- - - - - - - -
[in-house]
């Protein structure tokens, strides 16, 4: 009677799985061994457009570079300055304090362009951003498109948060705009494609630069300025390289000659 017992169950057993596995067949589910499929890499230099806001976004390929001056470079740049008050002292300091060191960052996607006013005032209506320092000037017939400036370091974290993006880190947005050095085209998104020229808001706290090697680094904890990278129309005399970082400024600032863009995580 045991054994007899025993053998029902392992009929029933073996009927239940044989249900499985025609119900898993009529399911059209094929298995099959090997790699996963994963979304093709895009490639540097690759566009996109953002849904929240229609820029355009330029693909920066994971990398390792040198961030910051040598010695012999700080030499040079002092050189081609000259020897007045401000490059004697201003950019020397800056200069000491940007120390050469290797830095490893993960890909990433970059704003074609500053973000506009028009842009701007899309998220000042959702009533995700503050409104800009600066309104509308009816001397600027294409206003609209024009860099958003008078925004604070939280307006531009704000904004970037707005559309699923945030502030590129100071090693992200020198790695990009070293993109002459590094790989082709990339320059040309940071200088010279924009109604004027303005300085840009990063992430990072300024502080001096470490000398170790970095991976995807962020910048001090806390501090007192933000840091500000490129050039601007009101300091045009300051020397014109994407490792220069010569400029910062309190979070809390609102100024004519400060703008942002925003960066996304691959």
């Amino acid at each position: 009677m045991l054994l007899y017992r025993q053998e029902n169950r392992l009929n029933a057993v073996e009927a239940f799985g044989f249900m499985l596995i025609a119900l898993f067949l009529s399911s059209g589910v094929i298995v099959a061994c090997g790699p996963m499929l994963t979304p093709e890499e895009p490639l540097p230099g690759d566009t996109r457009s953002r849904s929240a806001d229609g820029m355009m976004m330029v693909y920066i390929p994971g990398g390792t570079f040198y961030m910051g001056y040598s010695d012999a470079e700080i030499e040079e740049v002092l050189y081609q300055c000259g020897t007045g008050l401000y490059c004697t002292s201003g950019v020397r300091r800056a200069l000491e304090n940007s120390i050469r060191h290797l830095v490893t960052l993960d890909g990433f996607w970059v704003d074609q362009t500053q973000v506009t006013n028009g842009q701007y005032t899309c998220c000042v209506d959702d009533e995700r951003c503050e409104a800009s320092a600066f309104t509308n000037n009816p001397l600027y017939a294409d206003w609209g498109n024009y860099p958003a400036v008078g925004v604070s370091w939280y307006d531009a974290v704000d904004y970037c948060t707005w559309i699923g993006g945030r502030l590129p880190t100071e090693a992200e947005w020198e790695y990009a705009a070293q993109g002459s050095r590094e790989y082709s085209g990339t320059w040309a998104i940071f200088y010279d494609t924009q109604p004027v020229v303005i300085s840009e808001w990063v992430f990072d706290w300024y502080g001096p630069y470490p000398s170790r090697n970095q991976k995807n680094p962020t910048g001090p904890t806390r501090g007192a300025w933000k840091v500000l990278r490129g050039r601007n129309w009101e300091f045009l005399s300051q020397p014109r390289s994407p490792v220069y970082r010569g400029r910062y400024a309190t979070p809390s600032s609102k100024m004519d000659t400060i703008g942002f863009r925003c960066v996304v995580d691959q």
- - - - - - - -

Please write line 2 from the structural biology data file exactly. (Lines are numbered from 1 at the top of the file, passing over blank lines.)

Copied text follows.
């Protein structure tokens, strides 16, 4: 009677799985061994457009570079300055304090362009951003498109948060705009494609630069300025390289000659 017992169950057993596995067949589910499929890499230099806001976004390929001056470079740049008050002292300091060191960052996607006013005032209506320092000037017939400036370091974290993006880190947005050095085209998104020229808001706290090697680094904890990278129309005399970082400024600032863009995580 045991054994007899025993053998029902392992009929029933073996009927239940044989249900499985025609119900898993009529399911059209094929298995099959090997790699996963994963979304093709895009490639540097690759566009996109953002849904929240229609820029355009330029693909920066994971990398390792040198961030910051040598010695012999700080030499040079002092050189081609000259020897007045401000490059004697201003950019020397800056200069000491940007120390050469290797830095490893993960890909990433970059704003074609500053973000506009028009842009701007899309998220000042959702009533995700503050409104800009600066309104509308009816001397600027294409206003609209024009860099958003008078925004604070939280307006531009704000904004970037707005559309699923945030502030590129100071090693992200020198790695990009070293993109002459590094790989082709990339320059040309940071200088010279924009109604004027303005300085840009990063992430990072300024502080001096470490000398170790970095991976995807962020910048001090806390501090007192933000840091500000490129050039601007009101300091045009300051020397014109994407490792220069010569400029910062309190979070809390609102100024004519400060703008942002925003960066996304691959």